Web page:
Accidents At Work FAQ’s

Can you tell me more about Health and Safety legislation?

All employers have a “duty of care” imposed upon them to provide a safe place of work for employees. There has always been a “common law” duty but from 1974, that duty became set in statute by the passing of the Health and Safety at Work Act 1974:

“It is the duty, as far as reasonably practicable, to ensure the health, safety and welfare at work of all employees.”

S2. Health and Safety at work Act 1974.

In addition, an employer must carry out valid risk assessments of the way in which they ask you to carry out work for them:

“Every employer shall make suitable and sufficient assessment of:

  • The risks to the health and safety of his employees to which they are exposed to whilst they are at work; and
  • The risks to the health and safety of persons not in his employment arising out of or in connection with conduct by him and his undertaking.”

The Management of Health and Safety at Work Regulations 1999

In addition to the 1974 Act there are a number of regulations in place that exist to provide further, more specific protection:

  • Accidents caused by a failure to properly manage the work place
  • Accidents caused by work equipment
  • Accidents caused by defective or a lack or personal protective equipment
  • Accidents caused by the work place environment
  • Accidents involving lifting
  • Accidents on construction sites
  • Accidents whilst working at heights

At Birchall Blackburn Law our specialist lawyers will be able to quickly advise you of your rights and guide you through the Regulations that were set up to ensure your safety.

Can you tell me more about slipping and tripping at work?

The Workplace (Health, Safety and Welfare) Regulations 1992 state that an employer has a duty to ensure that all floor and traffic routes are suitable for purpose.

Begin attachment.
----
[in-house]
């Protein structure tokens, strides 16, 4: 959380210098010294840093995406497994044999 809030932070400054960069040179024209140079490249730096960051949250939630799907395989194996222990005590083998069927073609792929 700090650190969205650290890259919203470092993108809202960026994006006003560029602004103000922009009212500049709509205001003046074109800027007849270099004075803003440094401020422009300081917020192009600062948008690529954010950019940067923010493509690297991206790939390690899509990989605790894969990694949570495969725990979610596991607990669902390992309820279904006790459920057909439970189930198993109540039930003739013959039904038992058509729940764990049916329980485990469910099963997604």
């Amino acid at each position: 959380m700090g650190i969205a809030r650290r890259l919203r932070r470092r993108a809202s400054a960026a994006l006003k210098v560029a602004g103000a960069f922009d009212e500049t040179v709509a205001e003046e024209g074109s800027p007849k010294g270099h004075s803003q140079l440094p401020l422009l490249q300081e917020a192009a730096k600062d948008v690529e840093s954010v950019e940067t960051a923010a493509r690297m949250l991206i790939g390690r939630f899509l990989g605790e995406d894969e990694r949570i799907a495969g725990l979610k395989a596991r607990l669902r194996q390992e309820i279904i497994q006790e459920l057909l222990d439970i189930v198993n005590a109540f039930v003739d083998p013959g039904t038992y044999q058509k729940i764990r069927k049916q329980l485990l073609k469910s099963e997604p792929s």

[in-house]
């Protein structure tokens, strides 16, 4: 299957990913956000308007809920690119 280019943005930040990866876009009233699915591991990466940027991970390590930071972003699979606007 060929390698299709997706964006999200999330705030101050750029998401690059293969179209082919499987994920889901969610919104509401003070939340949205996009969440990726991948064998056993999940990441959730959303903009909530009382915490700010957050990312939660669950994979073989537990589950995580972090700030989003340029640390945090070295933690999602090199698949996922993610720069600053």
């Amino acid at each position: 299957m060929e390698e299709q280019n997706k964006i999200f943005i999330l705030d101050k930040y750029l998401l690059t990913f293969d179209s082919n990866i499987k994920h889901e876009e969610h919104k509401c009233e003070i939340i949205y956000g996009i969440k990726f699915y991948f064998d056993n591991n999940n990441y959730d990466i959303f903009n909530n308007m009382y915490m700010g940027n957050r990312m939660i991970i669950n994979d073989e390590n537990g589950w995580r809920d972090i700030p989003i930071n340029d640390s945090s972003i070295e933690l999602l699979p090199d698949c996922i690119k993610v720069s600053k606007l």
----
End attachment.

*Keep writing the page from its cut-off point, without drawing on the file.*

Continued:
In addition, there are a series of common law duties that dictate that works premises must be safe and be a safe place to work.


An employer must ensure these are safe, suitably wide for people to pass and free of debris.

If traffic routes are blocked or narrowed then the risk of injury from tripping over something increases substantially.

On factory floors, designated walkways must be clearly marked and kept clear of any obstruction.


Accidental spillages do happen. But an employer has to act within a reasonable time to make an area safe following a spill.

It has to put signs up to warn people of the danger and clean it up (and remove the danger) as quickly as possible.

Danger: floor cleaning!

Warning signs are of key importance when a floor is being mopped or cleaned with any substance that could make it slippy.

Can you tell me some more about lifting accidents?

The Manual Handling Operations Regulations 1992 set out a number of obligations for employers when it comes to lifting at work:

  • So far as reasonably practicable avoid the need for employees to undertake any manual handling involving lifting;
  • Undertake a risk assessment of the manual handling risk to the employee;
  • Reduce manual/lifting task to the lowest level reasonably practicable if they cannot be avoided;
  • Consider the use of equipment to either assist the employee in their task or as an alternative to that person having to lift at all.
  • Provide suitable training as to the safe way to carry out manual handling operations;
  • To assess each employee on an individual basis as to their suitability to undertake a manual handling task.

Whether your injury was caused by a one-off incident, repeated lifting over time or simply poor training our qualified and experienced lawyers can offer quick, professional advice to see whether you may have grounds to claim compensation. At Birchall Blackburn Law our team of dedicated experts will be to assess the extent of an employer’s breach of duty and give you easy to understand advice in plain English.